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Sunday, December 29, 2013

All the Nuts aren’t with The Pancake’s Part 2

I rarely see George for the first few weeks that I am living in his basement. He leaves the house very early in the morning just before I am getting home from the graveyard shift at Denny’s. 

My shift at Denny’s is 11pm -7am but I am required to be there an hour early.

After the end of my shift at 7am, I would stop at the house, run in, shower, grab up my books and head to my first class of the day at Sage College.

My first class three times a week, is a 3-hour English Lit class taught by a tiny little gnome like woman named Helen Staley.

Helen, who is in her mid to late 70s stands roughly at four foot nothing, wears her hair piled up on top of her head “Heidi style” and keeps her eye glasses on a chain around her neck. At her age, she wears the most stylish clothing I have ever seen.

After we take our seats Helen would enter a good five minutes late every class.  Standing at the front of the class she would spend the next 3 hours rambling on in a high-pitched voice pretty much about anything, except English Lit.

“I remember when I was in India and my husband was riding an elephant.” “One day he came across a dead body wearing a pith helmet.”

Then she would pause look at the ceiling as we collectively silently counted to ten in our heads. She would pause again, her jaw would become slack and then she would return to the present time dazed and confused.

“Did I say India?” she would screech in her high-pitched voice.

“I think it might have been Africa.” “Or was it when we ran away with the circus?” Then pausing to look at the ceiling. “Why was there a dead body at the circus?”

Helen would pause again, go far away in her head, we would silently count to ten again and then she would return, placing her glasses on the bridge of her nose as if there hadn’t been a serious lapse in time.

Helen teetered on her heel, spun to the blackboard and grabbed up a piece of chalk. “So when Samuel Taylor Colerige wrote the poem The Rime of the Ancient Mariner,” pause, remove her glasses and look lovingly towards the window. Then in a booming voice recite: 

Day after day, day after day,
We stuck, nor breath nor motion;
As idle as a painted ship
Upon a painted ocean.

Water, water, every where,
And all the boards did shrink;
Water, water, every where,
Nor any drop to drink.

Here a smile would cross her face as she re-heard the poem being spoke by her in her own head. Turning to the class she gasped.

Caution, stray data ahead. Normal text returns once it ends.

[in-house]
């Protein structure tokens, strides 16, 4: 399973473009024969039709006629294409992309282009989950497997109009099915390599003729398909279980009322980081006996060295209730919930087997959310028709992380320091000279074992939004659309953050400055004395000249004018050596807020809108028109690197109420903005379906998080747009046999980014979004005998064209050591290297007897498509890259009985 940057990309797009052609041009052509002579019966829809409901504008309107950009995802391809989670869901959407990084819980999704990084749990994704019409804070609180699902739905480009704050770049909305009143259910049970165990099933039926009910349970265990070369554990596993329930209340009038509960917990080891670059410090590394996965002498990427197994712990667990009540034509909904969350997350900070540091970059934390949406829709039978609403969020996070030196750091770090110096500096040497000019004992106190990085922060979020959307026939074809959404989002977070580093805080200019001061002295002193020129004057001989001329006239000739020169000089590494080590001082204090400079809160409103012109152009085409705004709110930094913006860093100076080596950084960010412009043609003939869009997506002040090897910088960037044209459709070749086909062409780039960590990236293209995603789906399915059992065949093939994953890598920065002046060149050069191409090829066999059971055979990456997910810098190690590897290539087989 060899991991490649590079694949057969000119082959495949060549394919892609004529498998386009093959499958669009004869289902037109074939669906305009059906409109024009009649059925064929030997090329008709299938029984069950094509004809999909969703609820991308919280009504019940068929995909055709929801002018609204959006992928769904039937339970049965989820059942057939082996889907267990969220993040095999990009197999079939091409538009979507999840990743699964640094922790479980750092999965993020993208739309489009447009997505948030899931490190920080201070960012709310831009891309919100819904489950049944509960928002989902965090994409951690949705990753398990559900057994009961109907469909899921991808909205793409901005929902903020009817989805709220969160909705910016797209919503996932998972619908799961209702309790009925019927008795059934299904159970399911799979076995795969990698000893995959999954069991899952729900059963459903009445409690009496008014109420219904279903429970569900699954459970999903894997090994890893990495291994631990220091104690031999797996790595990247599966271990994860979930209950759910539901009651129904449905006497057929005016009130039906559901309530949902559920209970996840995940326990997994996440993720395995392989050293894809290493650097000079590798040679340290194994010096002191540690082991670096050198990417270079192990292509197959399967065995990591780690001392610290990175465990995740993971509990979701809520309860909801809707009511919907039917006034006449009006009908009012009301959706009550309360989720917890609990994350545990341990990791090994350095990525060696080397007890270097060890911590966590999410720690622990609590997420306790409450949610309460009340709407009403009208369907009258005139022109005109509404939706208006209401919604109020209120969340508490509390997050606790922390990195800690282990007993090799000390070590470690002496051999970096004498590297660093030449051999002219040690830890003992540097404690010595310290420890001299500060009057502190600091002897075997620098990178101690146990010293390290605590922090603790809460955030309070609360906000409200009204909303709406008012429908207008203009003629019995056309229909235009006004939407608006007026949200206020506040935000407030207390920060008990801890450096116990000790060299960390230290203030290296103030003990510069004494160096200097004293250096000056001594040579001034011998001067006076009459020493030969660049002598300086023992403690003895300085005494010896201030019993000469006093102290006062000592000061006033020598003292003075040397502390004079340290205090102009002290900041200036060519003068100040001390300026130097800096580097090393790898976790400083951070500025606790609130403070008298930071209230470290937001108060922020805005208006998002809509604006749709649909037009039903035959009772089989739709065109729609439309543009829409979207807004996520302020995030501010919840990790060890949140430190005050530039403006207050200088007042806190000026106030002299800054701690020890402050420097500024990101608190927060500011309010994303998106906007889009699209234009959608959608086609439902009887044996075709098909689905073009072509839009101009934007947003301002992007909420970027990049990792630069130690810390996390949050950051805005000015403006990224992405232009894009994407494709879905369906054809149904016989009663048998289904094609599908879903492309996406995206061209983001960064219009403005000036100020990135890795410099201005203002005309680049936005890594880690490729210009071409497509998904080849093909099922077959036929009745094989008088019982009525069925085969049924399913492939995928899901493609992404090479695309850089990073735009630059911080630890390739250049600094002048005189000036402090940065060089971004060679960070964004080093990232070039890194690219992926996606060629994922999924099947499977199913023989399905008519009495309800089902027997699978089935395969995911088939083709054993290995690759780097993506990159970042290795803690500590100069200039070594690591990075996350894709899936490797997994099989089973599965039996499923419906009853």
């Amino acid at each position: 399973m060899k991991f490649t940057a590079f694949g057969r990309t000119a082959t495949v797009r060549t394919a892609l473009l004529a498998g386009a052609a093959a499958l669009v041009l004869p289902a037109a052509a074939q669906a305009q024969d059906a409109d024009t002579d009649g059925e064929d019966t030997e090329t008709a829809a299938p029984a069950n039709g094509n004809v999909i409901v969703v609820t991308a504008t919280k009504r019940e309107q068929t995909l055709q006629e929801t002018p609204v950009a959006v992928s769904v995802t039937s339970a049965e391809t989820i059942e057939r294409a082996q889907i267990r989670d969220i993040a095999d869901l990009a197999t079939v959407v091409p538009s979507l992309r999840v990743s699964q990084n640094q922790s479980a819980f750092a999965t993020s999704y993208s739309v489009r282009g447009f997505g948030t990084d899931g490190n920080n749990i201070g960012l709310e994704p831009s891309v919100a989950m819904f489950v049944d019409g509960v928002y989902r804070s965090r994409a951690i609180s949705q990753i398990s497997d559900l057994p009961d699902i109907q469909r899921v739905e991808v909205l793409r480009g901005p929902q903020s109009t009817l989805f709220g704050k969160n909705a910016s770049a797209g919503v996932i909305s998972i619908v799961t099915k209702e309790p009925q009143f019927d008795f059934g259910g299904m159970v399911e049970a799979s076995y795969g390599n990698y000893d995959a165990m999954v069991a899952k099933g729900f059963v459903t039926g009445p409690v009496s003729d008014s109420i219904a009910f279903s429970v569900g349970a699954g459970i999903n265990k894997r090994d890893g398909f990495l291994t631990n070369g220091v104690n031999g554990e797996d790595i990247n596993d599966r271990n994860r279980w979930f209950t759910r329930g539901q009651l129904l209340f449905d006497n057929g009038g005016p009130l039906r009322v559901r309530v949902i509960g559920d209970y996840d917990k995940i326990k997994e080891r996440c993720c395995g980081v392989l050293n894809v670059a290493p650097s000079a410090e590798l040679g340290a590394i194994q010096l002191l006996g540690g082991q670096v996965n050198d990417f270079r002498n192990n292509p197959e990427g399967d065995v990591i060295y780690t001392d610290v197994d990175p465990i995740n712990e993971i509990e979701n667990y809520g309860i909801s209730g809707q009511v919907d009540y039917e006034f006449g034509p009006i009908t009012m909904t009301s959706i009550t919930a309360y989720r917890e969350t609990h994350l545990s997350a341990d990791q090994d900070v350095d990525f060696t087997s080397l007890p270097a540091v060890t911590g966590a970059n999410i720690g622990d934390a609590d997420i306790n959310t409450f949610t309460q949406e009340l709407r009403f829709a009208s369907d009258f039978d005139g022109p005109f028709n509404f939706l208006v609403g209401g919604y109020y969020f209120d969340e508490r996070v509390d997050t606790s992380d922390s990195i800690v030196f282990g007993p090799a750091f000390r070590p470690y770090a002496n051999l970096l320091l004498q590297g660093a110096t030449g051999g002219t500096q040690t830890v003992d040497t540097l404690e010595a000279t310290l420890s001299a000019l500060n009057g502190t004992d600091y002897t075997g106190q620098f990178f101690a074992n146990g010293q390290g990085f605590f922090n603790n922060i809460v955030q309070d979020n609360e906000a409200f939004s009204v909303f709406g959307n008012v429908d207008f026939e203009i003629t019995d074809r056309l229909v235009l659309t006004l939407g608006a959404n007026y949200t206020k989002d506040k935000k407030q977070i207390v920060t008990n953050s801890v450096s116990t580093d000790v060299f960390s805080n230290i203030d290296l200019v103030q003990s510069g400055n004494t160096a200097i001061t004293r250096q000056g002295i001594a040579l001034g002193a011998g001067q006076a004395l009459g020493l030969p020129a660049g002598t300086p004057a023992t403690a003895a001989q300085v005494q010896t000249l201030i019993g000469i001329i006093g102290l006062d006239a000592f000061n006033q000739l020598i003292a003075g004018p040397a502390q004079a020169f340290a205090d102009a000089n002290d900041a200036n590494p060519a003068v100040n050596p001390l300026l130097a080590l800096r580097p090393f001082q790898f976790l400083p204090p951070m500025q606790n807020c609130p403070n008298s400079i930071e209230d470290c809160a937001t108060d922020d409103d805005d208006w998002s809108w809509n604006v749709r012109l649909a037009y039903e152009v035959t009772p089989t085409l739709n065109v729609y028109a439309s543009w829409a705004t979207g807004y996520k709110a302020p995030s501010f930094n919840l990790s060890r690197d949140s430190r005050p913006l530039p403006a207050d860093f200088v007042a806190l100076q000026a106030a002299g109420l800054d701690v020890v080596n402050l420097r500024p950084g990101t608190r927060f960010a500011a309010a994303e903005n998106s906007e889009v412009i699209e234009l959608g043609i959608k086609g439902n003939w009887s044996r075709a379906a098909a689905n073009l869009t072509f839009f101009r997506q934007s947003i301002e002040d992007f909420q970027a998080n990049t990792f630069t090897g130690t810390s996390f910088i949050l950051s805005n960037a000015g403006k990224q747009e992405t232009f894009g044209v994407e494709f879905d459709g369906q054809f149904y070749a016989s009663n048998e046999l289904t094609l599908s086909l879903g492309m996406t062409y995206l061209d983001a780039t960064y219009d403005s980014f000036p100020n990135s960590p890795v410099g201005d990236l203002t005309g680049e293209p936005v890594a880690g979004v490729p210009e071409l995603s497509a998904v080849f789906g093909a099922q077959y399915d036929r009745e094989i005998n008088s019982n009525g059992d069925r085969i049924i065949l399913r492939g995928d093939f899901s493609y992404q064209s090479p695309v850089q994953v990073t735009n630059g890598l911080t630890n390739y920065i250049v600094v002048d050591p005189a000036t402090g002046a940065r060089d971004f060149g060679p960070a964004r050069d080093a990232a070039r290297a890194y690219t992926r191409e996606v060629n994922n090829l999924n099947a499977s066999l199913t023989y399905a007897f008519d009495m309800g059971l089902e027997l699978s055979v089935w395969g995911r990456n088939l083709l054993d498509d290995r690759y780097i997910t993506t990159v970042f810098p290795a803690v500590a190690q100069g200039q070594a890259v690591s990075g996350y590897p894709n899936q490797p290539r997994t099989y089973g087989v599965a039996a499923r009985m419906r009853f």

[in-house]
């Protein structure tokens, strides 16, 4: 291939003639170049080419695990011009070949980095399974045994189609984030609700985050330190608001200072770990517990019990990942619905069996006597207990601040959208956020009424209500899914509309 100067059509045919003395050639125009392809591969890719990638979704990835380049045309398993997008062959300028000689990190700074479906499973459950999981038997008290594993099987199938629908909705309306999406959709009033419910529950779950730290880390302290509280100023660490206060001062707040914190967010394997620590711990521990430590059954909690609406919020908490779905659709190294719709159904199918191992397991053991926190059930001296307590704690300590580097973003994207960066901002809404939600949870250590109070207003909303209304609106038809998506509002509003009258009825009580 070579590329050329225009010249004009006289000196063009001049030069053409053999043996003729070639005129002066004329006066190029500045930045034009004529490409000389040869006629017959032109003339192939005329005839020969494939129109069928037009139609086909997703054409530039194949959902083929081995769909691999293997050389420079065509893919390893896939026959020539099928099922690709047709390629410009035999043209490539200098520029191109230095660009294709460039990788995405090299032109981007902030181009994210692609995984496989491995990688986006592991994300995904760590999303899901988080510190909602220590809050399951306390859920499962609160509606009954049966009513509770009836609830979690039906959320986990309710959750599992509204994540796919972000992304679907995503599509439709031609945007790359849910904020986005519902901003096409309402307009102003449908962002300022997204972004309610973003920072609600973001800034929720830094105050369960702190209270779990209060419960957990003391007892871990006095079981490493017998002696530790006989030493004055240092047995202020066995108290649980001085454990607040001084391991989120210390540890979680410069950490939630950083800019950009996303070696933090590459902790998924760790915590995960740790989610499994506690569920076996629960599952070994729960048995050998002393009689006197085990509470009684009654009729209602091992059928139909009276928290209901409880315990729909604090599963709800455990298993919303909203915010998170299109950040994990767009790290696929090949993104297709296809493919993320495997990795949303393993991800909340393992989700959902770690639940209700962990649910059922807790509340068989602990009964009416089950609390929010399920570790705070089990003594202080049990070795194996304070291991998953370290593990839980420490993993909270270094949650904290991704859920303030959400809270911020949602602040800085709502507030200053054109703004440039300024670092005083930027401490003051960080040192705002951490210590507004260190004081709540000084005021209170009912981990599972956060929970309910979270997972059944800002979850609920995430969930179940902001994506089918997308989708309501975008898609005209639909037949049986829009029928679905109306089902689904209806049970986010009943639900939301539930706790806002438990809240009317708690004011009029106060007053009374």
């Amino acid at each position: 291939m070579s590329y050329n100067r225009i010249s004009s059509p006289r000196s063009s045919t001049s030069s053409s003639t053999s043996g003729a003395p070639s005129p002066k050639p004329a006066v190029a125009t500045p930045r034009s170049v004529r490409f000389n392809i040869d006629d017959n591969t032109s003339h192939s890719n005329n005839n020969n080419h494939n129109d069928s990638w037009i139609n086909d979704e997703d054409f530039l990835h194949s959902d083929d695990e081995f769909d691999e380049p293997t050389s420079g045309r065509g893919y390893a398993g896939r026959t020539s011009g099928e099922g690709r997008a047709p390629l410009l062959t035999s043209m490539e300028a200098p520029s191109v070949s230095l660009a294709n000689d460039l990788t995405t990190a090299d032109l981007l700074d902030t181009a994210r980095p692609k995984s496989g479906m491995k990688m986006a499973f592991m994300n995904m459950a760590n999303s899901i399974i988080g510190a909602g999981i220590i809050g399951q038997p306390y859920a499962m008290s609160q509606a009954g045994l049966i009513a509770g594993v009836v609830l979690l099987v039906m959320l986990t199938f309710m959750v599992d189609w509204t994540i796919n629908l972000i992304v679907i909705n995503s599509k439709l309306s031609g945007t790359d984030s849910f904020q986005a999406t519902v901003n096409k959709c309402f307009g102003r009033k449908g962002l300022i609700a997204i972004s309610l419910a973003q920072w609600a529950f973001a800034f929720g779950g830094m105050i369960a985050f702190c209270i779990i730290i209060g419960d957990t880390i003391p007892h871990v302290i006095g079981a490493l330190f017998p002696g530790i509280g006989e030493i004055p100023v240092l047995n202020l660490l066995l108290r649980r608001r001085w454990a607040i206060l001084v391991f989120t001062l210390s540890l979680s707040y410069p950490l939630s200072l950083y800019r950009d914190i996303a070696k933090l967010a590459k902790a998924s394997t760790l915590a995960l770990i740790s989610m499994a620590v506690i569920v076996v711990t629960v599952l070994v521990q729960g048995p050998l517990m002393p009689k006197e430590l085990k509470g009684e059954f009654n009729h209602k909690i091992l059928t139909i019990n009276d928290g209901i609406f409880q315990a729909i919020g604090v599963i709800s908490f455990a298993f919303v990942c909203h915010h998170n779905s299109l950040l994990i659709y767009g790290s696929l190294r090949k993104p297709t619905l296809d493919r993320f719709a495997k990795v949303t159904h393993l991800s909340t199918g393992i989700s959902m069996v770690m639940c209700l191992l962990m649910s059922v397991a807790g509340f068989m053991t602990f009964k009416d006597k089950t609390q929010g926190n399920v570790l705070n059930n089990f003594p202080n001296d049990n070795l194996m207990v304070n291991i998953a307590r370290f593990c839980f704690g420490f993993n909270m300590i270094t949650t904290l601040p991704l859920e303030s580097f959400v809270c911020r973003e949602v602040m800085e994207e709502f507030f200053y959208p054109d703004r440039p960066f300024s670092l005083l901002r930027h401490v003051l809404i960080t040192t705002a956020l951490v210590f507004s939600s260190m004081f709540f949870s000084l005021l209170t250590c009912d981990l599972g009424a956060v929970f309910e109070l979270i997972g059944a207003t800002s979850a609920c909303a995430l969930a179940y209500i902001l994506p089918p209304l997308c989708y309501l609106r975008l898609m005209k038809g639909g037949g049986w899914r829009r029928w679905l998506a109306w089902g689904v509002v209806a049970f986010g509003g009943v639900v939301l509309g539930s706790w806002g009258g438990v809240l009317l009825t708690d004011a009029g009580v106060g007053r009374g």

“I remember, it wasn’t India, it was Egypt where he discovered the dead body in a pith helmet!” Helen would smile broadly but briefly before a frown would flicker across her face.

“Now why would I be riding an elephant in Egypt?” she would address the class.

I am constantly nodding off in her class because I am exhausted. Every time my head would drop forward I would wake myself up. Then I would stretch my neck as if I meant to do it.

“I love dancers!” Helen would exclaim looking at me. “Always stretching.”

Quickly my part time schedule at the college started to turn into a full time schedule. I mean what with all the reading, acting classes and meeting with other students I had to do, I had little time to sleep. I race home after school, grab a couple hours of sleep and then head off to my graveyard shift. If it were slow, I would do my homework sitting at the front counter.

By the time I would leave the house at 10pm for work, George was driving home slightly bombed from The Waterworks Pub, his favorite hangout.

Today after class, I skip out on my acting class. I plan on running home early to get a couple extra hours of sleep. I throw the car into park out in front of the house, run up the walk and open the front door.

Once inside the house, six Boston terrier puppies that I have never seen before run down the hallway at me in full speed. They jump and bark at me to greet me. One of the puppies grabs my pant leg as two more grab my bag and drag it down the hall. Several of the puppies begin to bark and fight over the bag.

 A minute later Bill wearing a bathrobe steps into the hallway. He pauses, throws his hands out to his sides.

“Isn’t this the craziest thing you have ever see?” he asks as the puppies fall over each other to get to him.


To be continued……


Geoffrey Doig-Marx holds all written and electronic rights to his writing "A Day in the Life". It can not be reprinted in part or whole without his written consent.

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